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Determinants of Living Arrangements of Elderly in Orissa: An Analysis

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  • Akshaya Kumar Panigrahi

    (Institute for Social and Economic change)

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    Abstract

    India is home to a rapidly growing population of elderly persons. It is among the fastest growing ones in the world. Yet, there are very few studies documenting their welfare or focussing on the factors that determine their living arrangements. Some studies show that the traditional India joint family system is on the decline and more families are becoming nuclear. Given this background, it is important to explore the current nature of the living arrangements and its determinants. Studies focusing on the socio-economic and demographic correlates of living arrangements are rather scanty. Hence, this paper analyses the socio-economic and demographic correlates of the living arrangement choices of older persons in the state of Orissa. The data for the present work was taken from the 60th round of the National Sample Survey of the elderly in Orissa. The total sample size for Orissa was 1,238 old persons, with 660 males and 578 females. Both bivariate and multivariate techniques with Pearson’s chi-square test statistics were used for the analysis. A majority of the elderly (51.5 per cent), were in co-residence or lived with their spouses and children; roughly, one-third lived without the spouse but with children and a small proportion (2.5 per cent) lived with other relatives and non-relatives. The major demographic factors considered here that determine the living arrangements of the elderly are, age, sex, marital status, and surviving children. The socio-economic factors include place of residence, education, caste, income and economic dependency. The variables, like age, sex, marital status, number of surviving children, education, income and economic dependency, play an important role in determining the living arrangements of the elderly in Orissa. In view of the changing socio-economic and demographic scenario, increasing education and income and a simultaneous decline in fertility, there is a likelihood of a higher proportion of elderly Indians living alone in the future. Therefore, the policies and programmes for the elderly have to be appropriately designed to address the needs of those who live alone.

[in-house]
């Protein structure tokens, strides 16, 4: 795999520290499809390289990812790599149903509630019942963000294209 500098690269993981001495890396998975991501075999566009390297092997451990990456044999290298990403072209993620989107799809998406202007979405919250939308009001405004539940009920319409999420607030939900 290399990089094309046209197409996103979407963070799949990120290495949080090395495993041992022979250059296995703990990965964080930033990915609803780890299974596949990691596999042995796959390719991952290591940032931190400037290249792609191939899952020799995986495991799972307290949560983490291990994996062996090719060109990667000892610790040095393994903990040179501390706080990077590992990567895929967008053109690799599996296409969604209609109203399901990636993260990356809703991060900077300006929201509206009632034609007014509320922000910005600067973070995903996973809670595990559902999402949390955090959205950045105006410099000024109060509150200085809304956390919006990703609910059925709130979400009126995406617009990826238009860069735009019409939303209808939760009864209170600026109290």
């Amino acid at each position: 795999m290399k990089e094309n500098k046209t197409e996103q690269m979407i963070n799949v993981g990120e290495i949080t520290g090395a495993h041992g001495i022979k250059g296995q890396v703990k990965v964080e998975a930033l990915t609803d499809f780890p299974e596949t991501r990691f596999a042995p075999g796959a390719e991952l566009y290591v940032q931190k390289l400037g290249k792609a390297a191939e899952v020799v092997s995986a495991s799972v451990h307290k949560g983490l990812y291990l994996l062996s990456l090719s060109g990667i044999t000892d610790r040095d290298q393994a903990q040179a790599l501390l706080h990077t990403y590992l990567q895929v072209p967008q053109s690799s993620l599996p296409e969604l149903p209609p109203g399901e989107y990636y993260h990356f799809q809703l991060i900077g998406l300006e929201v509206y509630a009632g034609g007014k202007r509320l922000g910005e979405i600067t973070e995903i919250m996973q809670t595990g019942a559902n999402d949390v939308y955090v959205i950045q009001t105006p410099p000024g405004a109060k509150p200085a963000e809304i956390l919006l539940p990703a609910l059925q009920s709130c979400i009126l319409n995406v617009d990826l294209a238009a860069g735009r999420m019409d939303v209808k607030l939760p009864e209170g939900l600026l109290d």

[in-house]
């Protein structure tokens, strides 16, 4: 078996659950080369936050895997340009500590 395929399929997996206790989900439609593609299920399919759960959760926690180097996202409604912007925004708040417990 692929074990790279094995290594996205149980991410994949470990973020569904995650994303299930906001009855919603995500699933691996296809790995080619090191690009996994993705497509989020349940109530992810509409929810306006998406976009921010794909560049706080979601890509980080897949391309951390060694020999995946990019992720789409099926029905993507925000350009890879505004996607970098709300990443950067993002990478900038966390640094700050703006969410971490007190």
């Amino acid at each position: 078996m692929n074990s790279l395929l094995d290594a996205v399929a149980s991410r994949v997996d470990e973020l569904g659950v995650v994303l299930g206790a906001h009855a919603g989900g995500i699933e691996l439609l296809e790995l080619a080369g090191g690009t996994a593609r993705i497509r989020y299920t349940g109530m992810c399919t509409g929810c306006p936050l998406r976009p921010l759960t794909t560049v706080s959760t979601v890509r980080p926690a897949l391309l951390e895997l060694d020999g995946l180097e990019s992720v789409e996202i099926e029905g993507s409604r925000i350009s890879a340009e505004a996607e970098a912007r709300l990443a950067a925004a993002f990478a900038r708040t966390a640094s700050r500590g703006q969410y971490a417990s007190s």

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    Bibliographic Info

    Paper provided by Institute for Social and Economic Change, Bangalore in its series Working Papers with number 228.

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    Length: 25 pages
    Date of creation: 2009
    Date of revision:
    Handle: RePEc:sch:wpaper:228

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    Keywords: Elderly; Living Arrangement;

    References

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    1. Fuqin Bian & John Logan & Yanjie Bian, 1998. "Intergenerational relations in urban China: Proximity, contact, and help to parents," Demography, Springer, vol. 35(1), pages 115-124, February.
    2. S. Irudaya Rajan, 2006. "Population Ageing and Health in India," Working Papers id:492, eSocialSciences.
    3. Yean-Ju Lee & Alberto Palloni, 1992. "Changes in the family status of elderly women in Korea," Demography, Springer, vol. 29(1), pages 69-92, February.
    4. Zachary Zimmer & Julia Kwong, 2003. "Family size and support of older adults in urban and rural China: Current effects and future implications," Demography, Springer, vol. 40(1), pages 23-44, February.
    5. John Knodel & Mary Beth Ofstedal, 2003. "Gender and Aging in the Developing World: Where Are the Men?," Population and Development Review, The Population Council, Inc., vol. 29(4), pages 677-698.
    6. Sarmistha Pal, 2004. "Do Children Act As Old Age Security In Rural India? Evidence From An Analysis Of Elderly Living Arrangements," Royal Economic Society Annual Conference 2004 107, Royal Economic Society.
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